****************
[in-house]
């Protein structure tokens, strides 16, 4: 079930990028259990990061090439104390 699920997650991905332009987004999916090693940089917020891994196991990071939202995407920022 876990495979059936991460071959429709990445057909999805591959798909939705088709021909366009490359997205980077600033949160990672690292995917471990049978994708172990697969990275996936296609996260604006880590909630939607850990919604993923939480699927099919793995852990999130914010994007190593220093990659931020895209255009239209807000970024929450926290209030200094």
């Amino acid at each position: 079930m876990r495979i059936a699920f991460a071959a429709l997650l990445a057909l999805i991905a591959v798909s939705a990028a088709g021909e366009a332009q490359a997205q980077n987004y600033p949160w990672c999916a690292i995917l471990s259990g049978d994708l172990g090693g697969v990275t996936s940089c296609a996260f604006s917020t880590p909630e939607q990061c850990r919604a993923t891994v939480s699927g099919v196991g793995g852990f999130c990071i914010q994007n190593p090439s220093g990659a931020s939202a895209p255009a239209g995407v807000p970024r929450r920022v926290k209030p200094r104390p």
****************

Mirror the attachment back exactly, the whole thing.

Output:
[in-house]
């Protein structure tokens, strides 16, 4: 079930990028259990990061090439104390 699920997650991905332009987004999916090693940089917020891994196991990071939202995407920022 876990495979059936991460071959429709990445057909999805591959798909939705088709021909366009490359997205980077600033949160990672690292995917471990049978994708172990697969990275996936296609996260604006880590909630939607850990919604993923939480699927099919793995852990999130914010994007190593220093990659931020895209255009239209807000970024929450926290209030200094």
């Amino acid at each position: 079930m876990r495979i059936a699920f991460a071959a429709l997650l990445a057909l999805i991905a591959v798909s939705a990028a088709g021909e366009a332009q490359a997205q980077n987004y600033p949160w990672c999916a690292i995917l471990s259990g049978d994708l172990g090693g697969v990275t996936s940089c296609a996260f604006s917020t880590p909630e939607q990061c850990r919604a993923t891994v939480s699927g099919v196991g793995g852990f999130c990071i914010q994007n190593p090439s220093g990659a931020s939202a895209p255009a239209g995407v807000p970024r929450r920022v926290k209030p200094r104390p």